“How do you know if you are going to die?”
I begged my mother.
We had been traveling for days.
With strange confidence she answered,
“When you can no longer make a fist.”
Years later I smile to think of that journey,
the borders we must cross separately,
stamped with our unanswerable woes.
I who did not die, who am still living,
still lying in the backseat behind all my questions,
clenching and opening one small hand.
Naomi Shihab Nye
Before you know what kindness really is
you must lose things,
feel the future dissolve in a moment
like salt in a weakened broth.
What you held in your hand,
what you counted and carefully saved,
all this must go so you know
how desolate the landscape can be
between the regions of kindness.
How you ride and ride
thinking the bus will never stop,
the passengers eating maize and chicken
will stare out the window forever.
Before you learn the tender gravity of kindness,
you must travel where the Indian in a white poncho
lies dead by the side of the road.
You must see how this could be you,
how he too was someone
who journeyed through the night with plans
and the simple breath that kept him alive.
Before you know kindness as the deepest thing inside,
you must know sorrow as the other deepest thing.
You must wake up with sorrow.
You must speak to it till your voice
catches the thread of all sorrows
and you see the size of the cloth.
Then it is only kindness that makes sense anymore,
only kindness that ties your shoes
and sends you out into the day to mail letters and purchase bread,
only kindness that raises its head
from the crowd of the world to say
it is I you have been looking for,
and then goes with you every where
like a shadow or a friend.
- Naomi Shihab Nye
by Jason Koo
Oh you out there not in love,
I know how it is, when you wake up in the morning and look down
at your body like an émigré looking back
Disgustedly at his homeland; when you peer through the blinds
and the world is nothing but a grey side;
When you feel each day is a dart flung at a target you keep missing
because who, or where, or what is the target?
The soul cannot live like this, the soul needs a cable, a clasp, its talons
are hungry for a peak, there’s too much space
And it’s thinning out like smoke: you step out of the furrow of the future
onto an asphalt present. Worse, there’s
A whiff of sin about you, because not to be in love with a person
should never stop you from being
In love with the world: and the problem is you’ve fallen out of love
with the world. You’ve come to hear
An underlying Goddamit! in everything, and never notice the trees
tossing their heads in the wind like conductors.
No, no, there is no going back.
Less and less you are
that possibility you were.
More and more you have become
those lives and deaths
that have belonged to you.
You have become a sort of grave
containing much that was
and is no more in time, beloved
then, now, and always.
And so you have become a sort of tree
standing over the grave.
Now more than ever you can be
generous toward each day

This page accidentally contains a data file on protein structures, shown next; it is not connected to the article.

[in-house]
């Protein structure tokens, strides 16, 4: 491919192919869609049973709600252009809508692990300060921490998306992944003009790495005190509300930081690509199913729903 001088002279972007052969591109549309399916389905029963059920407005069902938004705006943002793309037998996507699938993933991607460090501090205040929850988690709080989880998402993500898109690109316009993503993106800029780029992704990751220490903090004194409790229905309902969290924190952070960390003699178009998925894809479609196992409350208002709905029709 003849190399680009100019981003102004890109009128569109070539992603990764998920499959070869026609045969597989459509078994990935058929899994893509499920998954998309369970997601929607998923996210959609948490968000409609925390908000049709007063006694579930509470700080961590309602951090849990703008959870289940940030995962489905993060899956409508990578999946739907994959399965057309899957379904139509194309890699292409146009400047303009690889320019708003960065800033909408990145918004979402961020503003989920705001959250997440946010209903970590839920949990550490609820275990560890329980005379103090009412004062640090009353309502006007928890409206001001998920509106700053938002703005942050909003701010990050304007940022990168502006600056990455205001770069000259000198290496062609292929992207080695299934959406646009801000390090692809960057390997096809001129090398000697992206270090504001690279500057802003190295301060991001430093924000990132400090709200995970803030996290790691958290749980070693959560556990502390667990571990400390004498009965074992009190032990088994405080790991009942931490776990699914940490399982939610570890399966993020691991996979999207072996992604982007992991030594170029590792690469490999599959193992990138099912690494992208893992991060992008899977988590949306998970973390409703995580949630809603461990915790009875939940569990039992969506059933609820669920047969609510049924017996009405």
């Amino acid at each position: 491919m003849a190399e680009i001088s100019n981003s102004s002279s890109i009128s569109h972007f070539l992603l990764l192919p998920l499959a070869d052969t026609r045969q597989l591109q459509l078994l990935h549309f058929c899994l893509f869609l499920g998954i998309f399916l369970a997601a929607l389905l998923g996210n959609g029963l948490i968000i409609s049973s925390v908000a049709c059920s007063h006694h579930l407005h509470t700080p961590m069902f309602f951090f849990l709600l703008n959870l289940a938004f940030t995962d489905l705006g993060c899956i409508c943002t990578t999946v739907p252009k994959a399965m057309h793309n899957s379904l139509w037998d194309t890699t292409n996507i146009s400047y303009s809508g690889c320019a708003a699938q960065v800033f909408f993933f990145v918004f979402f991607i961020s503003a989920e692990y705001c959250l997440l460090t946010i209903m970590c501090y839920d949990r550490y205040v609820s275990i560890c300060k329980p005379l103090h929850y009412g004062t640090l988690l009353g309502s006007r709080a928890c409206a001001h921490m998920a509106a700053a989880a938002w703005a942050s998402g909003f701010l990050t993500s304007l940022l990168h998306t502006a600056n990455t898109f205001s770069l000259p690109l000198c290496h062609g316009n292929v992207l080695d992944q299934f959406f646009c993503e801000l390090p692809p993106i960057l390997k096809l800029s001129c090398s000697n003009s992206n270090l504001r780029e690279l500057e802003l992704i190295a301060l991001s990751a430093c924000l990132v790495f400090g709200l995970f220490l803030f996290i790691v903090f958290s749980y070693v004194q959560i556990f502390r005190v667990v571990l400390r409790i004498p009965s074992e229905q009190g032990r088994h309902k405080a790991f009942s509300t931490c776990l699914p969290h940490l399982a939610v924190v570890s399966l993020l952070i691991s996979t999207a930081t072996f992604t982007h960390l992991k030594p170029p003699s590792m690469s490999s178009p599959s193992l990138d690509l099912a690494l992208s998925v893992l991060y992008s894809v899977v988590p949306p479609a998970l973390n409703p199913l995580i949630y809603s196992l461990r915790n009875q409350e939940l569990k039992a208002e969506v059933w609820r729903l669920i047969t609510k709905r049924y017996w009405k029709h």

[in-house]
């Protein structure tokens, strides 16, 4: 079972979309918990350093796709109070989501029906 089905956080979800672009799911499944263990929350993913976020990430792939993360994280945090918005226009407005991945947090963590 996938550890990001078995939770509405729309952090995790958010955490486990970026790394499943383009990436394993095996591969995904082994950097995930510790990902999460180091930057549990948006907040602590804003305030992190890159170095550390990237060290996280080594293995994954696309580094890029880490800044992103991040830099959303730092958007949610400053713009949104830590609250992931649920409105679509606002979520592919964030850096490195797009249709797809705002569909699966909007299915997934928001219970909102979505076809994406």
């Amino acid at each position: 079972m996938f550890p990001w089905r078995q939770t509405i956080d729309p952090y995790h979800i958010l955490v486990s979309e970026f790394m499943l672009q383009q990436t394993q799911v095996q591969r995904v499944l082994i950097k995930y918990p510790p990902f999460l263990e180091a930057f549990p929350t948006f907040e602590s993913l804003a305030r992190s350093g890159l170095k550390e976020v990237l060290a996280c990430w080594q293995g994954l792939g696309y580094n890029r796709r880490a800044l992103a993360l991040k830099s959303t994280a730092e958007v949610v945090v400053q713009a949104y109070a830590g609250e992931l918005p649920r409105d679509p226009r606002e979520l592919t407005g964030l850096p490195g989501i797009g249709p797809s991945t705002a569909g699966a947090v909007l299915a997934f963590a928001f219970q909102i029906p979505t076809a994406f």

that comes, young, to disappear
forever, and yet remain
unaging in the mind.
Every day you have less reason
not to give yourself away.
Love Poem With Toast
by Miller Williams
Some of what we do, we do
to make things happen,
the alarm to wake us up, the coffee to perc,
the car to start.
The rest of what we do, we do
trying to keep something from doing something,
the skin from aging, the hoe from rusting,
the truth from getting out.
With yes and no like the poles of a battery
powering our passage through the days,
we move, as we call it, forward,
wanting to be wanted,
wanting not to lose the rain forest,
wanting the water to boil,
wanting not to have cancer,
wanting to be home by dark,
wanting not to run out of gas,
as each of us wants the other
watching at the end,
as both want not to leave the other alone,
as wanting to love beyond this meat and bone,
we gaze across breakfast and pretend.
Just in from a friend in New York:
Actual conversation at Starbucks at 6th Ave & 14th Street yesterday.
To me -
Barista - "What are ya' having?"
Me - "Tall skim latte"
Barista - "What's your name?"
Me - "Jeff"
Barista - "Tall non fat latte for Jeff"
Barista - "What are ya' having?"
Customer - "Medium mocha frappucino"
Barista - "What's your name?"
Customer - "Umberto"
Barista - "Grande mocha frappucino for Burrito"
Umberto was not amused. I don’t think it was an intentional dis by the gum-smacking “whatever girl” barista, by the way.
Starlings in Winter
by Mary Oliver
Chunky and noisy,
but with stars in their black feathers,
they spring from the telephone wire
they are acrobats
in the freezing wind.
And now, in the theater of air,
they swing over buildings,
dipping and rising;
they float like one stippled star
becomes for a moment fragmented,
then closes again;
and you watch
and you try
but you simply can't imagine
how they do it
with no articulated instruction, no pause,
only the silent confirmation
that they are this notable thing,
this wheel of many parts, that can rise and spin
over and over again,
full of gorgeous life.
Ah, world, what lessons you prepare for us,
even in the leafless winter,
even in the ashy city.
I am thinking now
of grief, and of getting past it;
I feel my boots
trying to leave the ground,
I feel my heart
pumping hard, I want
to think again of dangerous and noble things.
I want to be light and frolicsome.
I want to be improbable beautiful and afraid of nothing,
as though I had wings.